By DANIEL MCDERMON,
Otis Raring with his 2008 Honda Odyssey Touring.Trisha Raring Otis Raring with his 2008 Honda Odyssey Touring edition.
When Otis Raring began searching for a new car, he had some specific needs. He and his wife, Trisha, have two young children and are expecting a third. A minivan seemed like a good choice, but Mrs. Raring wanted one that looked a bit sportier than average. They settled on a Honda Odyssey — the Touring edition. Preferably in black, which she thought made the Odyssey look even less minivanlike.
Mr. Raring, 37, cast a wide net, using cars.com to search across the nation from his home in Austin, Tex. He spent a few weeks searching before he found what sounded like the perfect car, a 2008 Odyssey Touring model, in black, with just 3,600 miles. The car was being offered for sale by Apple Honda of Riverhead, N.Y., on Long Island, for much less than similar vehicles Mr. Raring had priced in Texas. So he called the dealer.
“The second thing out of his mouth is, ‘You know somebody famous owned this minivan, right?’ ” Mr. Raring said in an interview. The dealer said that the Odyssey had just been returned on a two-year lease by Jerry Seinfeld. “And then three sentences later he says, ‘We just took the spinners off.’ All these alarms were going off.”
Mr. Raring was skeptical. When shopping online, he said, “You’re kind of looking for a scam.”
The dealer’s tale was also reminiscent of an episode of Mr. Seinfeld’s show, in which the character George Costanza buys a car (a 1983 Chrysler Le Baron Town & Country convertible), thinking it had been owned by the actor Jon Voight. Later, it is revealed that the car had been owned by a dentist named John Voight.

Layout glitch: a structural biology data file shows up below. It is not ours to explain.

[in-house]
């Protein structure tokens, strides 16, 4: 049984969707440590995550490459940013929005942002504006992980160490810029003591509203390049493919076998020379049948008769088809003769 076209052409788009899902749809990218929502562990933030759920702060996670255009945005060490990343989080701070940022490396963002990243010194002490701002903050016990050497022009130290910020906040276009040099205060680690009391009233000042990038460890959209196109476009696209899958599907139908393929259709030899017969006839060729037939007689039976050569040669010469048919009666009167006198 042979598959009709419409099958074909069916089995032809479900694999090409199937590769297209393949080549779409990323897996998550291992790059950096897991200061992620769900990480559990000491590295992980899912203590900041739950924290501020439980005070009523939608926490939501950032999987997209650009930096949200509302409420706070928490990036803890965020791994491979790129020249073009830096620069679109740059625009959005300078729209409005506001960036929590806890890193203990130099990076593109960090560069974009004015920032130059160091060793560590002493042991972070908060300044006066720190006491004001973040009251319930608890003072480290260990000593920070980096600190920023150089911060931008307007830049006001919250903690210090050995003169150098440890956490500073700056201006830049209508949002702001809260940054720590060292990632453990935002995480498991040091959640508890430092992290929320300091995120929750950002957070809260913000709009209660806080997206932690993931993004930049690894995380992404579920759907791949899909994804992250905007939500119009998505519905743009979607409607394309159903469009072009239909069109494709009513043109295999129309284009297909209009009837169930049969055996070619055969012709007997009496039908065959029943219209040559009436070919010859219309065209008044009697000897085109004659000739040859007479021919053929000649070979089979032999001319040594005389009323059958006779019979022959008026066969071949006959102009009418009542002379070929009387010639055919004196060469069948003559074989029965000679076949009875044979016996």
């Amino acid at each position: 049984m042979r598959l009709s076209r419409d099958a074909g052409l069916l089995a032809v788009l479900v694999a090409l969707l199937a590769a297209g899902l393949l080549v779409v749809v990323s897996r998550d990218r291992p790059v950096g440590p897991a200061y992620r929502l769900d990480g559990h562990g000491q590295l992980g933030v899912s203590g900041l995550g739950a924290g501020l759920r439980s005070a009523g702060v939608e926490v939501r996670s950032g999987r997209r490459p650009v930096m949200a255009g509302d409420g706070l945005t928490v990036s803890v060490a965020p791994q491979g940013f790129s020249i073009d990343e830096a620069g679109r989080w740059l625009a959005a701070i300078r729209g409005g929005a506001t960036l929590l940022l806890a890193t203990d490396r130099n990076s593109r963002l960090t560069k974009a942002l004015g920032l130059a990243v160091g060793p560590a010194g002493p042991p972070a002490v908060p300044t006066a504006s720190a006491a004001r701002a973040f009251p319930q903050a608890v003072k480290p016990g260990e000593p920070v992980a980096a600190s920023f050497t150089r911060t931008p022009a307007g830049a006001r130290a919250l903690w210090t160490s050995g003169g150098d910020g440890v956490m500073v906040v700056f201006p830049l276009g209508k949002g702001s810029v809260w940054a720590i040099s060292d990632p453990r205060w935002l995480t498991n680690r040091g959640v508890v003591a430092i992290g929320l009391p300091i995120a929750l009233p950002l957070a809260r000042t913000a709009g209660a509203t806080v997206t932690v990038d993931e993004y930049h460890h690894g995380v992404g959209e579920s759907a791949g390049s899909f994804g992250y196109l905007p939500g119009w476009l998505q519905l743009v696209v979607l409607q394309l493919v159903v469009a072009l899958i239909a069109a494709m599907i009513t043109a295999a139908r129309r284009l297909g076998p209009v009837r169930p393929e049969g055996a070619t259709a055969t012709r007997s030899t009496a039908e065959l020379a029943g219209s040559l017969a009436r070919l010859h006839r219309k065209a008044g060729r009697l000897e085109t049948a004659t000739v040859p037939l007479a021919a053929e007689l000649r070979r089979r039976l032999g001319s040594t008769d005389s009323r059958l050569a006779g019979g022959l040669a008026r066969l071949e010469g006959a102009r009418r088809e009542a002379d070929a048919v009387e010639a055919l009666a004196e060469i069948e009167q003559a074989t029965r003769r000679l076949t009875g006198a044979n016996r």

But with the Odyssey listed at $28,291, the deal sounded too good to resist. Plus, Mr. Raring said, he found a video clip of Mr. Seinfeld talking about being a minivan owner.
Mr. Raring contacted a mechanic on Long Island to inspect the car. The mechanic reported that the car was in excellent shape. What’s more, the mechanic reported that he heard the same story from the dealer about the car’s provenance.
“They said Jerry Seinfeld got it for his nanny to drive his kids around,” Mr. Raring said. He put a deposit down.
He planned to ship the car to Texas but couldn’t make a deal to do so for less than $1,000. Instead, he booked a flight to New York, figuring that he could drive it back for less than shipping would cost.
Cargo loads were picked up along the way.Otis Raring Cargo loads were picked up along the way.
Then he had another idea: why not use the spacious vehicle on the return trip to make a little money? On the Web site uship.com, he connected with two people who were willing to pay to transport a few items along his route.
Mr. Raring flew to New York on a Wednesday morning and retrieved the Odyssey from the dealership at about 7:30.
When he finally saw the car in person, there was just one sign of its former owner: the GPS unit had what appeared to be Mr. Seinfeld’s address in East Hampton programmed into it. (Other locations in the GPS included Shea Stadium and Central Park West.) Mr. Seinfeld did not respond to an e-mail message from The Times about the car.
He then drove to Englewood, N.J., to pick up the first of his cargo loads. He made it to Maryland late that night and slept a few hours before he picked up another batch of items. On Thursday, he made it all the way to Hattiesburg, Miss., before stopping for the night. The next day he dropped off one load of cargo in Houston and the final load in Austin, making it home around 6 p.m.
Using the GPS, Mr. Raring tallied his trip from Riverhead to Austin at 1,949 miles and about 29 hours.
“It’s funny that Jerry Seinfeld’s minivan ended up in Texas,” he said. “It’s pretty much an unused car. Other than what was in the GPS, there’s no sign that it was his.”
Read the article at NYTimes Wheels Blog